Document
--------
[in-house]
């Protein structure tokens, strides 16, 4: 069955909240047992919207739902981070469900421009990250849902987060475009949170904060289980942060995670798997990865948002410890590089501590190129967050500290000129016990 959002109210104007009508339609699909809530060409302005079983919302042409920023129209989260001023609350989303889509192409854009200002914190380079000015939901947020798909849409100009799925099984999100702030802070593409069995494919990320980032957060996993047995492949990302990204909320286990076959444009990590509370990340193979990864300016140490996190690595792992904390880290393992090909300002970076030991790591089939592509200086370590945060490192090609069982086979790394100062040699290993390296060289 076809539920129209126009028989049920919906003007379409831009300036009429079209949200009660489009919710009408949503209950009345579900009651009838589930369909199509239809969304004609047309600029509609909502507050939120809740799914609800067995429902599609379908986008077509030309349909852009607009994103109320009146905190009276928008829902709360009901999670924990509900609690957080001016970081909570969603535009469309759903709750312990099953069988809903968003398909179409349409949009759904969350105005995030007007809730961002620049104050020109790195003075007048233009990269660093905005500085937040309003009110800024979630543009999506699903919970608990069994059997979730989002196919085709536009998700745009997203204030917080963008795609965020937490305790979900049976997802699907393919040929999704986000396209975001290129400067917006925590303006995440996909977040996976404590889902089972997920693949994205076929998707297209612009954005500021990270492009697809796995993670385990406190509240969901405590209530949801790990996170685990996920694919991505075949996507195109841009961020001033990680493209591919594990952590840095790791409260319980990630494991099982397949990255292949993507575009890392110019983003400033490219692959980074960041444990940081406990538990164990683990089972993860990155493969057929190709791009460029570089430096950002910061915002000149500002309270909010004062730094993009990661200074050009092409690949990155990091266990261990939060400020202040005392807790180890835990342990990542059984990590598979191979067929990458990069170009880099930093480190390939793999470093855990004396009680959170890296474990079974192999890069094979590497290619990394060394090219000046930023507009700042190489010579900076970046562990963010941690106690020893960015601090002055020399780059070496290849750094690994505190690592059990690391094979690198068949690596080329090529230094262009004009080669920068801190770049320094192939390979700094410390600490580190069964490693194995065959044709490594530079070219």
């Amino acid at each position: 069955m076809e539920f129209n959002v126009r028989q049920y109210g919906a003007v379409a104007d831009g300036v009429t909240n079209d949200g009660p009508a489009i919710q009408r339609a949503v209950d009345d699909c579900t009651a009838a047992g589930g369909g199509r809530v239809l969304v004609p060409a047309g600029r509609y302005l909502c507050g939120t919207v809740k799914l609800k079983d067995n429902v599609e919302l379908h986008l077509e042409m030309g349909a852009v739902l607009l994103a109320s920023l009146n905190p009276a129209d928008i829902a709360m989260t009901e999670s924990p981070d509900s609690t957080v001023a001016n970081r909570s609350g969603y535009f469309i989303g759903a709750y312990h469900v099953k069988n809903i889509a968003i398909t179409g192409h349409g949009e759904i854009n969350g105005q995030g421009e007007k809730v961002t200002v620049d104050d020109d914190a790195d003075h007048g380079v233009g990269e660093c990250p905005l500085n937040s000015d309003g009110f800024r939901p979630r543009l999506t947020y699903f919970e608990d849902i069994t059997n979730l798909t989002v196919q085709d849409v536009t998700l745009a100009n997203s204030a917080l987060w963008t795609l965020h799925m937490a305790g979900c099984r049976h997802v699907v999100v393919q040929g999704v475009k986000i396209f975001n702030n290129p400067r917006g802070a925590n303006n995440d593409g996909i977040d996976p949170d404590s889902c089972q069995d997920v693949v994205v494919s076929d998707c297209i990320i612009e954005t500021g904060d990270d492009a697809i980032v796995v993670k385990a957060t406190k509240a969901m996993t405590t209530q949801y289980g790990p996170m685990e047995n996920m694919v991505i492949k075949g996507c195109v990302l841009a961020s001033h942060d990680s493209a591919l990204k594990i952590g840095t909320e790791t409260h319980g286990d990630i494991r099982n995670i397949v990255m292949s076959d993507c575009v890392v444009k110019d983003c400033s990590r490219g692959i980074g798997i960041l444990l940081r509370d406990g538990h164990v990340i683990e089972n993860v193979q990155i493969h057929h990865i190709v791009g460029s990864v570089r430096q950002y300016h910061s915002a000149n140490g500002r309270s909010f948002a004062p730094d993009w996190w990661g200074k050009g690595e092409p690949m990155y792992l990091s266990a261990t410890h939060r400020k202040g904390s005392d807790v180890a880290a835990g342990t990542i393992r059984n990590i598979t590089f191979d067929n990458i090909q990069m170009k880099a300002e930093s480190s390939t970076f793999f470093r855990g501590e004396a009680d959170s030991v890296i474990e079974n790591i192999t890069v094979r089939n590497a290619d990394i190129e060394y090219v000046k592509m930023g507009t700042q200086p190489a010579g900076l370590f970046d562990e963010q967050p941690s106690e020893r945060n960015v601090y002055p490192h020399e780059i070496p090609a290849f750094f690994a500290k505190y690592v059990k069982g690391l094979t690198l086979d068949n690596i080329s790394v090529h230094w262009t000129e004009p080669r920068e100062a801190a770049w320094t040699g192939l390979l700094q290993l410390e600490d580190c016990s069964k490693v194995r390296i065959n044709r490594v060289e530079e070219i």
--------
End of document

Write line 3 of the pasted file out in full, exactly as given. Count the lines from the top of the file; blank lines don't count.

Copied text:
């Amino acid at each position: 069955m076809e539920f129209n959002v126009r028989q049920y109210g919906a003007v379409a104007d831009g300036v009429t909240n079209d949200g009660p009508a489009i919710q009408r339609a949503v209950d009345d699909c579900t009651a009838a047992g589930g369909g199509r809530v239809l969304v004609p060409a047309g600029r509609y302005l909502c507050g939120t919207v809740k799914l609800k079983d067995n429902v599609e919302l379908h986008l077509e042409m030309g349909a852009v739902l607009l994103a109320s920023l009146n905190p009276a129209d928008i829902a709360m989260t009901e999670s924990p981070d509900s609690t957080v001023a001016n970081r909570s609350g969603y535009f469309i989303g759903a709750y312990h469900v099953k069988n809903i889509a968003i398909t179409g192409h349409g949009e759904i854009n969350g105005q995030g421009e007007k809730v961002t200002v620049d104050d020109d914190a790195d003075h007048g380079v233009g990269e660093c990250p905005l500085n937040s000015d309003g009110f800024r939901p979630r543009l999506t947020y699903f919970e608990d849902i069994t059997n979730l798909t989002v196919q085709d849409v536009t998700l745009a100009n997203s204030a917080l987060w963008t795609l965020h799925m937490a305790g979900c099984r049976h997802v699907v999100v393919q040929g999704v475009k986000i396209f975001n702030n290129p400067r917006g802070a925590n303006n995440d593409g996909i977040d996976p949170d404590s889902c089972q069995d997920v693949v994205v494919s076929d998707c297209i990320i612009e954005t500021g904060d990270d492009a697809i980032v796995v993670k385990a957060t406190k509240a969901m996993t405590t209530q949801y289980g790990p996170m685990e047995n996920m694919v991505i492949k075949g996507c195109v990302l841009a961020s001033h942060d990680s493209a591919l990204k594990i952590g840095t909320e790791t409260h319980g286990d990630i494991r099982n995670i397949v990255m292949s076959d993507c575009v890392v444009k110019d983003c400033s990590r490219g692959i980074g798997i960041l444990l940081r509370d406990g538990h164990v990340i683990e089972n993860v193979q990155i493969h057929h990865i190709v791009g460029s990864v570089r430096q950002y300016h910061s915002a000149n140490g500002r309270s909010f948002a004062p730094d993009w996190w990661g200074k050009g690595e092409p690949m990155y792992l990091s266990a261990t410890h939060r400020k202040g904390s005392d807790v180890a880290a835990g342990t990542i393992r059984n990590i598979t590089f191979d067929n990458i090909q990069m170009k880099a300002e930093s480190s390939t970076f793999f470093r855990g501590e004396a009680d959170s030991v890296i474990e079974n790591i192999t890069v094979r089939n590497a290619d990394i190129e060394y090219v000046k592509m930023g507009t700042q200086p190489a010579g900076l370590f970046d562990e963010q967050p941690s106690e020893r945060n960015v601090y002055p490192h020399e780059i070496p090609a290849f750094f690994a500290k505190y690592v059990k069982g690391l094979t690198l086979d068949n690596i080329s790394v090529h230094w262009t000129e004009p080669r920068e100062a801190a770049w320094t040699g192939l390979l700094q290993l410390e600490d580190c016990s069964k490693v194995r390296i065959n044709r490594v060289e530079e070219i």